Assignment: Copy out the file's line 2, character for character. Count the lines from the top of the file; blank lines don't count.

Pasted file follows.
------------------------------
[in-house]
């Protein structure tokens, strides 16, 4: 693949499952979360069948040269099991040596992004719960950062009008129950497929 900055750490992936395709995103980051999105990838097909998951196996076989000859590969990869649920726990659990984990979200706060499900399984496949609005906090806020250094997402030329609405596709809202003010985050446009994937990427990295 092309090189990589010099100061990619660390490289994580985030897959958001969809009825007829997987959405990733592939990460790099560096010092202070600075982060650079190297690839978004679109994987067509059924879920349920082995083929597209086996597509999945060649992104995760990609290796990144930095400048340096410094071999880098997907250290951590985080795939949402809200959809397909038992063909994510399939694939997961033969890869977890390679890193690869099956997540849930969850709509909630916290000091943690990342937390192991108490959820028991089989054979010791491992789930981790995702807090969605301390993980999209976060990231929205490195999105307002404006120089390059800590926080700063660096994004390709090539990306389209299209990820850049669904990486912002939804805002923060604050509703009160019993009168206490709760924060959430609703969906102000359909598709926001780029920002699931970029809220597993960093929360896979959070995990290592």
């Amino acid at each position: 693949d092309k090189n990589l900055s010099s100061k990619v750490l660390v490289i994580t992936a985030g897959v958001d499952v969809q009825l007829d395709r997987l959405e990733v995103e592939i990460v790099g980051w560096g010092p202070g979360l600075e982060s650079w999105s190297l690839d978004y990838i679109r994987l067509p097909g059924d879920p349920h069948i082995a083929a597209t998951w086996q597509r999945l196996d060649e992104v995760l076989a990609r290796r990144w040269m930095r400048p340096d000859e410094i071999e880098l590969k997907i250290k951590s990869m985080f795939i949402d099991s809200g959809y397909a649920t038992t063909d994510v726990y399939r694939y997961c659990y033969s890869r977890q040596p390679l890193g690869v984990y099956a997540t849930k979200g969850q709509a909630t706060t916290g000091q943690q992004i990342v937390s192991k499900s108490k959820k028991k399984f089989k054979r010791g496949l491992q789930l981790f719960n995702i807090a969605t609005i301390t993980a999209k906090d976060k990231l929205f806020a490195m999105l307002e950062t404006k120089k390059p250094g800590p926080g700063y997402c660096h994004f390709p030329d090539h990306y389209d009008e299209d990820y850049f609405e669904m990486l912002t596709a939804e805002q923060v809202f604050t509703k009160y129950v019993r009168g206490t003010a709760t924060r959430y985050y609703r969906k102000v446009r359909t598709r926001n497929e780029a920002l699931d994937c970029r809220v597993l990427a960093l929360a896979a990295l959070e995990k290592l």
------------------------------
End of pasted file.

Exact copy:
């Protein structure tokens, strides 16, 4: 693949499952979360069948040269099991040596992004719960950062009008129950497929 900055750490992936395709995103980051999105990838097909998951196996076989000859590969990869649920726990659990984990979200706060499900399984496949609005906090806020250094997402030329609405596709809202003010985050446009994937990427990295 092309090189990589010099100061990619660390490289994580985030897959958001969809009825007829997987959405990733592939990460790099560096010092202070600075982060650079190297690839978004679109994987067509059924879920349920082995083929597209086996597509999945060649992104995760990609290796990144930095400048340096410094071999880098997907250290951590985080795939949402809200959809397909038992063909994510399939694939997961033969890869977890390679890193690869099956997540849930969850709509909630916290000091943690990342937390192991108490959820028991089989054979010791491992789930981790995702807090969605301390993980999209976060990231929205490195999105307002404006120089390059800590926080700063660096994004390709090539990306389209299209990820850049669904990486912002939804805002923060604050509703009160019993009168206490709760924060959430609703969906102000359909598709926001780029920002699931970029809220597993960093929360896979959070995990290592």